Why do we practice the Dharma? The "Dharma" means love, kindness, compassion, joy, and appreciation. We want to activate, deepen, and engage these basic qualities so that we can radiate them more powerfully to other beings. We practice positive qualities to become stronger practitioners so that we can really make a difference for ourselves, our families, friends, neighbors, and for everyone. This is what makes our lives meaningful. But as we progress, we don't change the way we are: we always remain very humble and simple. This motivation is at the very heart of Chod practice, and directs all our growth.
Dzogchen teaches the essence of Chod. We could also say that Dzogchen practice is absolute Chod practice. Many of us know and practice the Dzogchen approach of Trekcho, which means "cutting thoroughly." In Dzogchen, where are we cutting? We're cutting in the space of the dharmadhatu. What are we cutting? All dualistic conceptions. While we're cutting with this view, there is no cutter, no object to be cut, and no cutting. In other words, our practice is free from grasping on to subject, object, and action. This is the essential view that Dzogchen practitioners use to cut all dualistic conceptions, which is also the essential understanding to maintain during Chod practice.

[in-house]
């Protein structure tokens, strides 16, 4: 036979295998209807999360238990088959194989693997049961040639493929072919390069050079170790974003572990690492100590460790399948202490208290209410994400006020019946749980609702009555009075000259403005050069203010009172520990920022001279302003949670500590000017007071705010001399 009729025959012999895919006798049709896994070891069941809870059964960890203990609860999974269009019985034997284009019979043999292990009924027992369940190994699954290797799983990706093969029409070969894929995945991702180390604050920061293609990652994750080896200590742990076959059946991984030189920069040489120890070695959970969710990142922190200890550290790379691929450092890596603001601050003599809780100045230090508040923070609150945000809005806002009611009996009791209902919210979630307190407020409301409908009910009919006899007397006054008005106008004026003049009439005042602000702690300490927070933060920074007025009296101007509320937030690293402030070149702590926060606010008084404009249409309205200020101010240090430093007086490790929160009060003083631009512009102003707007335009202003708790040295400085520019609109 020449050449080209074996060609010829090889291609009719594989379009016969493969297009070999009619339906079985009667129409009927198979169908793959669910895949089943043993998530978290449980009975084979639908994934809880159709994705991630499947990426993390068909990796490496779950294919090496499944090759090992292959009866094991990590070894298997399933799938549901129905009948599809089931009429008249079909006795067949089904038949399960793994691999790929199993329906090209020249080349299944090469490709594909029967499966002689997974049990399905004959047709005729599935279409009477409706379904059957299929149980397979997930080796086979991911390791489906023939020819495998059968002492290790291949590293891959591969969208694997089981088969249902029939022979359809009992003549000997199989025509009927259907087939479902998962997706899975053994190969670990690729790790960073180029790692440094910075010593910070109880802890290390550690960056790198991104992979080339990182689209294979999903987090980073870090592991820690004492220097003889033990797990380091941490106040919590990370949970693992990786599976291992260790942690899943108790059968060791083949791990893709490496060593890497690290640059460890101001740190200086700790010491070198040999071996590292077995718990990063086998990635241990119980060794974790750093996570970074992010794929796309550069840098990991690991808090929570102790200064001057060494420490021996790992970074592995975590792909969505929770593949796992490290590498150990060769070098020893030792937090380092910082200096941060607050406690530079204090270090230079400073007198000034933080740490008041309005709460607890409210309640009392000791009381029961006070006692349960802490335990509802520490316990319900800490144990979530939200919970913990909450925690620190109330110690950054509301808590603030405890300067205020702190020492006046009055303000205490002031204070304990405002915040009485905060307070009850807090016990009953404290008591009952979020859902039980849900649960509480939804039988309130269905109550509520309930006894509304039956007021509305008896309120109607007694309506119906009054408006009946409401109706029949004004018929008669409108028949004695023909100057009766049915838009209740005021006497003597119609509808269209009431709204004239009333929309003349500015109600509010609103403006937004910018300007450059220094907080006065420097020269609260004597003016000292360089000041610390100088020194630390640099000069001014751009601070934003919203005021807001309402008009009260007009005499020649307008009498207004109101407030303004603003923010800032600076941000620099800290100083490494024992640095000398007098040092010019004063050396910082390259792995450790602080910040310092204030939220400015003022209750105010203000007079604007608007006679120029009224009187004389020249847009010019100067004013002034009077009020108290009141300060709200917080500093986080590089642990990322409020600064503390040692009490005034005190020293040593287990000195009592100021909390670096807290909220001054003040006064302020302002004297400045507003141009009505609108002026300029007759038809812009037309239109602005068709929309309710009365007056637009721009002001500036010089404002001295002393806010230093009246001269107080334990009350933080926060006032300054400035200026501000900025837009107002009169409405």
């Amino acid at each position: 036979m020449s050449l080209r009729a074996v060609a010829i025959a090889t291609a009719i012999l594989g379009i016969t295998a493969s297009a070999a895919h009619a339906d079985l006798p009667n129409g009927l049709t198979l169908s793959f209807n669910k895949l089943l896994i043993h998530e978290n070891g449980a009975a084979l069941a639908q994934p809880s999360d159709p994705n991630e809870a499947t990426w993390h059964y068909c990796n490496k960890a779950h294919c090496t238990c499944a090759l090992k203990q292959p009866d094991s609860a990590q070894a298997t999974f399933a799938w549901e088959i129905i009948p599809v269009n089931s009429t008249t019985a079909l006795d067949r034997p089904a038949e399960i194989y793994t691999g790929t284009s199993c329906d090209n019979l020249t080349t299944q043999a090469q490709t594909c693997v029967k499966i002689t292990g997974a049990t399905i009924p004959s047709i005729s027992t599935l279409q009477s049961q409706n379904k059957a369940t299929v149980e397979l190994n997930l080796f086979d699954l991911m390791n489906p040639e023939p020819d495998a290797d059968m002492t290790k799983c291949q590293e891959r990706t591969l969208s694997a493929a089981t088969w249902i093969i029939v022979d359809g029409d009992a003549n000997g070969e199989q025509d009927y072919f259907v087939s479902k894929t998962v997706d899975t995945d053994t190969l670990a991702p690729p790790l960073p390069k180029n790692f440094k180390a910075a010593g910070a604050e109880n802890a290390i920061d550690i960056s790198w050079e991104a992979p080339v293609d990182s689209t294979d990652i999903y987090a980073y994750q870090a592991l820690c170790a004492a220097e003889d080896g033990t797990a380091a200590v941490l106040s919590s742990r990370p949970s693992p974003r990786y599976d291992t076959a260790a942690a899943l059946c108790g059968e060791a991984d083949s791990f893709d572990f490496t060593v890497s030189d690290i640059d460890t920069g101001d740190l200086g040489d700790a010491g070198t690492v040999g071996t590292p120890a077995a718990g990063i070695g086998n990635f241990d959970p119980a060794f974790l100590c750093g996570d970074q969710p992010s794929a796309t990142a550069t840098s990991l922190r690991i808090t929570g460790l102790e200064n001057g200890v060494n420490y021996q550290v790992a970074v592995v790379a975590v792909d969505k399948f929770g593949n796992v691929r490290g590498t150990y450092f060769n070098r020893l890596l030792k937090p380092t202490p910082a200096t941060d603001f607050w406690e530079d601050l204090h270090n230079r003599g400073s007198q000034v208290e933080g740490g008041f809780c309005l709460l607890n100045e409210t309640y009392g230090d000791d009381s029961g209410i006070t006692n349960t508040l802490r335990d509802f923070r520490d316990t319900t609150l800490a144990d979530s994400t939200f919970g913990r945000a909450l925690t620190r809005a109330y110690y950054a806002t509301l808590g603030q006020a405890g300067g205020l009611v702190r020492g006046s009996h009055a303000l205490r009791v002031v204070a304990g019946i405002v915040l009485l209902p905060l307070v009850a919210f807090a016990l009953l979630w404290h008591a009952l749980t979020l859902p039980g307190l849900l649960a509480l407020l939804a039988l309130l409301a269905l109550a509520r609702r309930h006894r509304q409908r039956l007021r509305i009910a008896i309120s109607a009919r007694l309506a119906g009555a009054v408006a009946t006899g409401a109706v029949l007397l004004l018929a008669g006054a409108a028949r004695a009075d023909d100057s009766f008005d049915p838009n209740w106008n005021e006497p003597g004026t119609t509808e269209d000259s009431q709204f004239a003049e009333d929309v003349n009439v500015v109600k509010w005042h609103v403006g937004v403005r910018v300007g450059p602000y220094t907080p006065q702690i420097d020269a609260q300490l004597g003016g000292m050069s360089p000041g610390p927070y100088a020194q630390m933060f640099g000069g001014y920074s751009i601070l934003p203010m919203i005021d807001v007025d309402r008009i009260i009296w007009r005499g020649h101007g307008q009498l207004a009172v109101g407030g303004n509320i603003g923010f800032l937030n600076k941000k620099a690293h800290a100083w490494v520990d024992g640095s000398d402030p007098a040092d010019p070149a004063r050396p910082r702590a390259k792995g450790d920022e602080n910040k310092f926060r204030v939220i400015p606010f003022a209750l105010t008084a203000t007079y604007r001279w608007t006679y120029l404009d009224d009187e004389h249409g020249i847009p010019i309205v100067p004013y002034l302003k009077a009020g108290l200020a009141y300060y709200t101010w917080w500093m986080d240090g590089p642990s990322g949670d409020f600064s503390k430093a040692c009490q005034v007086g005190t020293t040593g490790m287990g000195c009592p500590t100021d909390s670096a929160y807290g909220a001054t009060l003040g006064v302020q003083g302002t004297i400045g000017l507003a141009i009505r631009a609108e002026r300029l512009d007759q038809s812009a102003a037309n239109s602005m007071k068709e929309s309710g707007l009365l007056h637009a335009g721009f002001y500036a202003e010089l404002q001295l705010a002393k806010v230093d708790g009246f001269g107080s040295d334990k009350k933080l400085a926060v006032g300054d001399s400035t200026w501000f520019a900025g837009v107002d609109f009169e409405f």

We can also regard Chod from yet another point of view. Machig Labdron said, "Chod practice is a combination of the view of the Sutras and the skillful means of the Tantras." The view of the Sutras was taught by the Buddha in the Prajnaparamita Sutras, such as at the beginning of the Heart Sutra: "Inconceivable, inexpressible, unborn, unceasing, by nature like the sky." That is the view of the ultimate truth of reality that we discover within the nature of our own mind. Then we deepen this view using the skillful means of the Tantras, such as the ritual implements, chants, visualizations, and meditations that are taught in each specific sadhana. Combining this view with skillful means brings realization quickly.
Cutting Through Ego and Revealing Fearlessness: Chod Practice According to Jigme Lingpa's Bellowing Laugh of the Dakini, Khenpo Tsewang Dongyal Rinpoche, Khenchen Palden Sherab Rinpoche, Dharma Samudra, Hardcover, 296 pages, $28.00